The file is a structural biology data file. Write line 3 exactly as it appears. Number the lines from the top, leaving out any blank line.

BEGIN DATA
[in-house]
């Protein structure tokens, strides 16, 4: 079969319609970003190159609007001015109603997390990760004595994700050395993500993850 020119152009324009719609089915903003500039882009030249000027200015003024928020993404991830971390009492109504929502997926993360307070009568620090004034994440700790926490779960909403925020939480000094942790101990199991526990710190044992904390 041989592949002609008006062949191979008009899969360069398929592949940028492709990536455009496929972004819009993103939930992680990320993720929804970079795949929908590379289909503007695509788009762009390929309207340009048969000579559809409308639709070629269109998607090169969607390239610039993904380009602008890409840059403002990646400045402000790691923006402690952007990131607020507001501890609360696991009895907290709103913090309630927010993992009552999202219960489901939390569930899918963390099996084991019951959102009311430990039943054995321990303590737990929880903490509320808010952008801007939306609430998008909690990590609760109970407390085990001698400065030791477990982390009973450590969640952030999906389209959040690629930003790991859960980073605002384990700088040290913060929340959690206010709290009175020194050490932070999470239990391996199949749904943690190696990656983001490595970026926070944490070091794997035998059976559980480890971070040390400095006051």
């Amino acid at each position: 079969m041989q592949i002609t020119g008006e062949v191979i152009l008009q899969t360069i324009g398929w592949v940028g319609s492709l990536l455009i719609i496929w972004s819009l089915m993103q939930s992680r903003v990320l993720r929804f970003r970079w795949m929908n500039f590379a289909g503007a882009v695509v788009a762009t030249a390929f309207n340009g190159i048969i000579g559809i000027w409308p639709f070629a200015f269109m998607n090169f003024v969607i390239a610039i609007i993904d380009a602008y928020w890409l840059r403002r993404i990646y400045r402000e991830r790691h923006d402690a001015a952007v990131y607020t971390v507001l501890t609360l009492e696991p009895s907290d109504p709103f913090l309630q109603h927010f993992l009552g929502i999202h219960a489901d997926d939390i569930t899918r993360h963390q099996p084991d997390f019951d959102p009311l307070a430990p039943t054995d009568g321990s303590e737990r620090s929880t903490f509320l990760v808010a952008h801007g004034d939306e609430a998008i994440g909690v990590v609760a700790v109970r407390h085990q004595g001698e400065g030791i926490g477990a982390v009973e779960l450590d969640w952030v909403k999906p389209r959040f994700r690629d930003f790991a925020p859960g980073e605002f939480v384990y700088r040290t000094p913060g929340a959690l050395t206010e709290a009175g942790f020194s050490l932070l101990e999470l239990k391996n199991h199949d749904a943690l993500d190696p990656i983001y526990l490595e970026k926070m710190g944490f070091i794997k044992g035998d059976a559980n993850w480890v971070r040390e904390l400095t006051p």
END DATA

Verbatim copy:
């Amino acid at each position: 079969m041989q592949i002609t020119g008006e062949v191979i152009l008009q899969t360069i324009g398929w592949v940028g319609s492709l990536l455009i719609i496929w972004s819009l089915m993103q939930s992680r903003v990320l993720r929804f970003r970079w795949m929908n500039f590379a289909g503007a882009v695509v788009a762009t030249a390929f309207n340009g190159i048969i000579g559809i000027w409308p639709f070629a200015f269109m998607n090169f003024v969607i390239a610039i609007i993904d380009a602008y928020w890409l840059r403002r993404i990646y400045r402000e991830r790691h923006d402690a001015a952007v990131y607020t971390v507001l501890t609360l009492e696991p009895s907290d109504p709103f913090l309630q109603h927010f993992l009552g929502i999202h219960a489901d997926d939390i569930t899918r993360h963390q099996p084991d997390f019951d959102p009311l307070a430990p039943t054995d009568g321990s303590e737990r620090s929880t903490f509320l990760v808010a952008h801007g004034d939306e609430a998008i994440g909690v990590v609760a700790v109970r407390h085990q004595g001698e400065g030791i926490g477990a982390v009973e779960l450590d969640w952030v909403k999906p389209r959040f994700r690629d930003f790991a925020p859960g980073e605002f939480v384990y700088r040290t000094p913060g929340a959690l050395t206010e709290a009175g942790f020194s050490l932070l101990e999470l239990k391996n199991h199949d749904a943690l993500d190696p990656i983001y526990l490595e970026k926070m710190g944490f070091i794997k044992g035998d059976a559980n993850w480890v971070r040390e904390l400095t006051p």